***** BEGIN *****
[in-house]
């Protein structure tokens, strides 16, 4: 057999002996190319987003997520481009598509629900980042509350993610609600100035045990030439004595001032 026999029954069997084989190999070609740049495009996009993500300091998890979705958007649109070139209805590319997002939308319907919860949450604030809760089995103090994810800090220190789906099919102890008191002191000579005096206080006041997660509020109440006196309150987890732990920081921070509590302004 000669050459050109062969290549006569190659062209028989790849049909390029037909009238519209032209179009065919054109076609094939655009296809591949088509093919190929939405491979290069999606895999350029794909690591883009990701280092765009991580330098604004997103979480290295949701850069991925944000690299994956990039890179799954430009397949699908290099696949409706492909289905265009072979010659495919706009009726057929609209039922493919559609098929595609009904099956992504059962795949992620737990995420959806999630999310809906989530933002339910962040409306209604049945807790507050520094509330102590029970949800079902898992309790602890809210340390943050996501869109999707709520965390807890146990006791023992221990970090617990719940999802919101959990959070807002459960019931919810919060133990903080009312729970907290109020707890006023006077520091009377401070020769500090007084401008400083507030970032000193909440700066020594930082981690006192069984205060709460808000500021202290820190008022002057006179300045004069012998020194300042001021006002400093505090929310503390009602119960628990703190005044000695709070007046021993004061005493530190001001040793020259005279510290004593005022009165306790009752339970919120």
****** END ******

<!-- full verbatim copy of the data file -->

[in-house]
């Protein structure tokens, strides 16, 4: 057999002996190319987003997520481009598509629900980042509350993610609600100035045990030439004595001032 026999029954069997084989190999070609740049495009996009993500300091998890979705958007649109070139209805590319997002939308319907919860949450604030809760089995103090994810800090220190789906099919102890008191002191000579005096206080006041997660509020109440006196309150987890732990920081921070509590302004 000669050459050109062969290549006569190659062209028989790849049909390029037909009238519209032209179009065919054109076609094939655009296809591949088509093919190929939405491979290069999606895999350029794909690591883009990701280092765009991580330098604004997103979480290295949701850069991925944000690299994956990039890179799954430009397949699908290099696949409706492909289905265009072979010659495919706009009726057929609209039922493919559609098929595609009904099956992504059962795949992620737990995420959806999630999310809906989530933002339910962040409306209604049945807790507050520094509330102590029970949800079902898992309790602890809210340390943050996501869109999707709520965390807890146990006791023992221990970090617990719940999802919101959990959070807002459960019931919810919060133990903080009312729970907290109020707890006023006077520091009377401070020769500090007084401008400083507030970032000193909440700066020594930082981690006192069984205060709460808000500021202290820190008022002057006179300045004069012998020194300042001021006002400093505090929310503390009602119960628990703190005044000695709070007046021993004061005493530190001001040793020259005279510290004593005022009165306790009752339970919120």